For Addicts’ Loved Ones
Addicts use drugs as medicine, while “normies” use them for fun. Because of deepening tolerance, addicts need drugs simply to feel normal.
How do you know if a loved one has crossed the line from fun to abuse? And if he or she has, what can you do about it?
In some cases, the question of whether a loved one is addicted is easier to resolve, as the mounting physical, emotional and legal consequences leave room for no other conclusion. This is particularly the case for “born addicts” who go off the deep end as soon as they have their first drink or drug. Born addicts view drugs as their solution to life, their antidote to the “hole in their soul.” This solution quickly metastasizes into their biggest problem, though they will deny it. It’s easier to identify born addicts if you know what to look for (and if you can get them to be honest enough to admit that drugs were their solution right from the beginning).
But for most people, the slide into addiction is gradual, taking place over a period of years. There’s no easy way to identify the line between use and abuse or when someone crosses it.
There are, however, both behavioral and emotional clues. Behaviorally, daily escalating use, more frequent binges, worsening personal consequences like deteriortaing health, arrests and incarceration are powerful clues. Look for lying, cheating, and stealing, for example. But plenty of non-addicts lie, cheat and steal. The underlying question is why: what motivates these behaviors?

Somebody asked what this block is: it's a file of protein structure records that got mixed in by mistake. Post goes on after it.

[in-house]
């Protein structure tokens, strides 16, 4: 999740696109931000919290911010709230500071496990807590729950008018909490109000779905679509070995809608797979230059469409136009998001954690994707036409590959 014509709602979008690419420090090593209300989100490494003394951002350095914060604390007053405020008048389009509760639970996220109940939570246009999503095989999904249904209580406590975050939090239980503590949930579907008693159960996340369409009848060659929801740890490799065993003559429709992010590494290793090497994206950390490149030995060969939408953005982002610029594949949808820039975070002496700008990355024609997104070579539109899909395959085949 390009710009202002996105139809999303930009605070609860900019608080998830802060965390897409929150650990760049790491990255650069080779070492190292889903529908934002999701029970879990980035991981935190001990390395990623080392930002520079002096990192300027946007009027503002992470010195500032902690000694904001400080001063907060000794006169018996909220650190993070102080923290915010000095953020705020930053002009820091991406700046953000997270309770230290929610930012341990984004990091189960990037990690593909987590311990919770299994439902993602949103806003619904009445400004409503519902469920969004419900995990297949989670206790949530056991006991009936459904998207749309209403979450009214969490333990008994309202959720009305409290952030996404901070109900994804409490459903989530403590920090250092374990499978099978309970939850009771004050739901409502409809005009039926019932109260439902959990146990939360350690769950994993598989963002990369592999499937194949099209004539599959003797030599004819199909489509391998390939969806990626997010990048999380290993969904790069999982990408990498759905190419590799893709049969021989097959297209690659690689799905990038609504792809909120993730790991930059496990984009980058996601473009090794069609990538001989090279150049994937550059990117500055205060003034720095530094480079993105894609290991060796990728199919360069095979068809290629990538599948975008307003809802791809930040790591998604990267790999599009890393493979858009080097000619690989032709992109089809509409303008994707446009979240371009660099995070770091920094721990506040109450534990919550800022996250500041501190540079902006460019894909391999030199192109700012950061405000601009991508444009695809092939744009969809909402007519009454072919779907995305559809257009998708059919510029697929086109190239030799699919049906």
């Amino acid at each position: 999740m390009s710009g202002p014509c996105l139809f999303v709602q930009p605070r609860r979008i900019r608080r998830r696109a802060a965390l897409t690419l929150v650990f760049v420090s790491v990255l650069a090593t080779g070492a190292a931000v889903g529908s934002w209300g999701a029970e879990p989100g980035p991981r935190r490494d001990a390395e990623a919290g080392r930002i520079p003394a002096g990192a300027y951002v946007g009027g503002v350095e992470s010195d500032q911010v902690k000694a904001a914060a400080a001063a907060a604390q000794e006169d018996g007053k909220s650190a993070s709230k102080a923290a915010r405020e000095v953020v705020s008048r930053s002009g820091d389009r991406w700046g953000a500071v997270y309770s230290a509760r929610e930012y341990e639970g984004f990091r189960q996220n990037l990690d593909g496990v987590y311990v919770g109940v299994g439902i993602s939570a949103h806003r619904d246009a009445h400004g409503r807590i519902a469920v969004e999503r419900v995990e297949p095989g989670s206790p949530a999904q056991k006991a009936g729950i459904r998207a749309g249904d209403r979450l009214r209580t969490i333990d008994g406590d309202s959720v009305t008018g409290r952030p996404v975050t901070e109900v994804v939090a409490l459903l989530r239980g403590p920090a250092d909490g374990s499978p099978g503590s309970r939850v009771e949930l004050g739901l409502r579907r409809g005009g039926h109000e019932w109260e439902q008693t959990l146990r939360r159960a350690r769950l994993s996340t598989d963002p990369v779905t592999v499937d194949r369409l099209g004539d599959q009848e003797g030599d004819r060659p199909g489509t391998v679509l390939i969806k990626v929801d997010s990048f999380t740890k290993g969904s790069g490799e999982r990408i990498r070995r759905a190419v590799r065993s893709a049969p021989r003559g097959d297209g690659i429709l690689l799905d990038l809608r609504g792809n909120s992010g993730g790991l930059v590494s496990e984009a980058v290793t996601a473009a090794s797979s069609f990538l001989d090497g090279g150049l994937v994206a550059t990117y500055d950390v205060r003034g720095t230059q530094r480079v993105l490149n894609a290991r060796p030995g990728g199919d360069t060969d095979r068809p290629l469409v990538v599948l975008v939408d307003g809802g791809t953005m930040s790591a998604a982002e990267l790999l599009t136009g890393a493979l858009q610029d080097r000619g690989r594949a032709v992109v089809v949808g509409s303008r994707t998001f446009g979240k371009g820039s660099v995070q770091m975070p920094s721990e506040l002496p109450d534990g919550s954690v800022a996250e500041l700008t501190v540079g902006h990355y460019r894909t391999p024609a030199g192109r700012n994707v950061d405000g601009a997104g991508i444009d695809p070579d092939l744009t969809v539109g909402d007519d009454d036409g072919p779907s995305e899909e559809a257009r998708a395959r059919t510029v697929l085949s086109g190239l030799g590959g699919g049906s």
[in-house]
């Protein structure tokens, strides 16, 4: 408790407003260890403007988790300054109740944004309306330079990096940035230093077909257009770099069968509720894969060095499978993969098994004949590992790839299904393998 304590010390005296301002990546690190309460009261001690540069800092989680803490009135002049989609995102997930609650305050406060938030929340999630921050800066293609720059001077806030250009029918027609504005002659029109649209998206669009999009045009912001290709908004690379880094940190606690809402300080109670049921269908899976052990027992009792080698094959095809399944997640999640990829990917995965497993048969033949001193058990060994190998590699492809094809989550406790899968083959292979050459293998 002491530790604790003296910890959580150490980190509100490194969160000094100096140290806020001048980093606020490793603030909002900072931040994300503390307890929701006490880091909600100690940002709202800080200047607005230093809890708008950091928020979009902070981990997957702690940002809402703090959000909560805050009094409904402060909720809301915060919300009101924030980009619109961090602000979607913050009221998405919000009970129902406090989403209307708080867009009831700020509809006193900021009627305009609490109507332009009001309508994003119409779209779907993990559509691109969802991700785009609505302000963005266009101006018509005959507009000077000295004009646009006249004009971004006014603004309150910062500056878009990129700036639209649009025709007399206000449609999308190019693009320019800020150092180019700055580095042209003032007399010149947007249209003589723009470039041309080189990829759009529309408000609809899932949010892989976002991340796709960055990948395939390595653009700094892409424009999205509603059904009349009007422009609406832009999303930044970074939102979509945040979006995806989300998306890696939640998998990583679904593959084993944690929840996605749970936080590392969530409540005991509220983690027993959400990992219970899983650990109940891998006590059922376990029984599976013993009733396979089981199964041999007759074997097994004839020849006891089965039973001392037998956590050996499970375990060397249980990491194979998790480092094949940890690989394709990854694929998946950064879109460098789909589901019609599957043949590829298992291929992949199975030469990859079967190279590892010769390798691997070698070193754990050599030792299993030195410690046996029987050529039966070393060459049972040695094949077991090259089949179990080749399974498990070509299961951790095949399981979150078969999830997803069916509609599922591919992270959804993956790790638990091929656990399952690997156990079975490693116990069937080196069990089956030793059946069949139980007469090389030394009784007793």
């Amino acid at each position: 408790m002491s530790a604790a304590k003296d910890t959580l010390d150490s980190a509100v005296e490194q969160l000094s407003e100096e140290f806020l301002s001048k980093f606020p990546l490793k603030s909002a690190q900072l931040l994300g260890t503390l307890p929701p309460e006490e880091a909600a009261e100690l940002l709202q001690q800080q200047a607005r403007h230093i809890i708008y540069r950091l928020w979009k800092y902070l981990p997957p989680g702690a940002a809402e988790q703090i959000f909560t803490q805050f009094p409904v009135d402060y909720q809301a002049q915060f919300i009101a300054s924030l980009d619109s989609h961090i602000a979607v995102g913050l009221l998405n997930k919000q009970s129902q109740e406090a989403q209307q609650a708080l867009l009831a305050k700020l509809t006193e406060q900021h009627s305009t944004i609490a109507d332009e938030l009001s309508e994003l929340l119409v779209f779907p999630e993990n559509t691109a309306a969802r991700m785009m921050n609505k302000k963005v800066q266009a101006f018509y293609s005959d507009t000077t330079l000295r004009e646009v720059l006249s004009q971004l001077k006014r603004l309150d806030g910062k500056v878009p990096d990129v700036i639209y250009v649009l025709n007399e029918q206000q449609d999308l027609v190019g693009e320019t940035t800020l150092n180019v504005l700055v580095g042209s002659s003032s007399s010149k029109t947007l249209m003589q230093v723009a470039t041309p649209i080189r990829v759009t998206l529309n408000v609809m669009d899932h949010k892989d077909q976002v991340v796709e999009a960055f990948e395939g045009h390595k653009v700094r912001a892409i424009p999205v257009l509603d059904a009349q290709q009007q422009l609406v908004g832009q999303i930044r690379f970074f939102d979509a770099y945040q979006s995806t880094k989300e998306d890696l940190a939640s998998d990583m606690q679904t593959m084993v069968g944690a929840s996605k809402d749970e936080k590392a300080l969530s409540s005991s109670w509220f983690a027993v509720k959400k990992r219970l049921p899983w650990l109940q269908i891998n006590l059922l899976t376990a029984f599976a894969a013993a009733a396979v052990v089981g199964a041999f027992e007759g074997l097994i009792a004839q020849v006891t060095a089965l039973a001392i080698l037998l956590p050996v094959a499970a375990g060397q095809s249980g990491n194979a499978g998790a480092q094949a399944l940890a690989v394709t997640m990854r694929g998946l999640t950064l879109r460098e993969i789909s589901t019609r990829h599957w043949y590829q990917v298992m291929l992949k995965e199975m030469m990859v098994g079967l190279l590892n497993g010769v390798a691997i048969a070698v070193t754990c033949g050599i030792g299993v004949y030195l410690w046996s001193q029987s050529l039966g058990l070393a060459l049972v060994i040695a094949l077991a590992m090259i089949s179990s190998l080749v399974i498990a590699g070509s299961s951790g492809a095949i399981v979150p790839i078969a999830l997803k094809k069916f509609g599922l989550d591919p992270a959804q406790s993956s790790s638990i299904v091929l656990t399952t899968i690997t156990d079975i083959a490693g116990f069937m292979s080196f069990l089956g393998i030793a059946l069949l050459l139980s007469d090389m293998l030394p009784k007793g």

Addicts do what they do because of how they feel. And they feel the way they do because their brains are structurally and functionally different than “normies.” (For more on how they’re different click on the Addiction Science Intro/Menu and, in particular, Why Drugs Can Be Addicting).
So, one unifying aspect of addiction is how addicts feel. If you or someone you love uses drugs regularly and shares the feelings that addicts experience, there’s a good likelihood the line has been crossed. To better understand how addicts feel, click on The Addict Experience.
If you suspect a loved one is an addict, what can you do about it? For more on this subject click on the following:
To access web sites for families and friends click on the links below:
- Alanon and Alateen: http://www.al-anon.org/
- Nar-Anon: http://nar-anon.org/
- Co-Anon (for families of Cocaine Addicts): http://www.co-anon.org/
- Co-Dependents Anonymous: http://www.coda.org/
- National Association for Children of Alcoholics: http://www.nacoa.org/
- Adult Children of Alcoholics: http://adultchildren.org/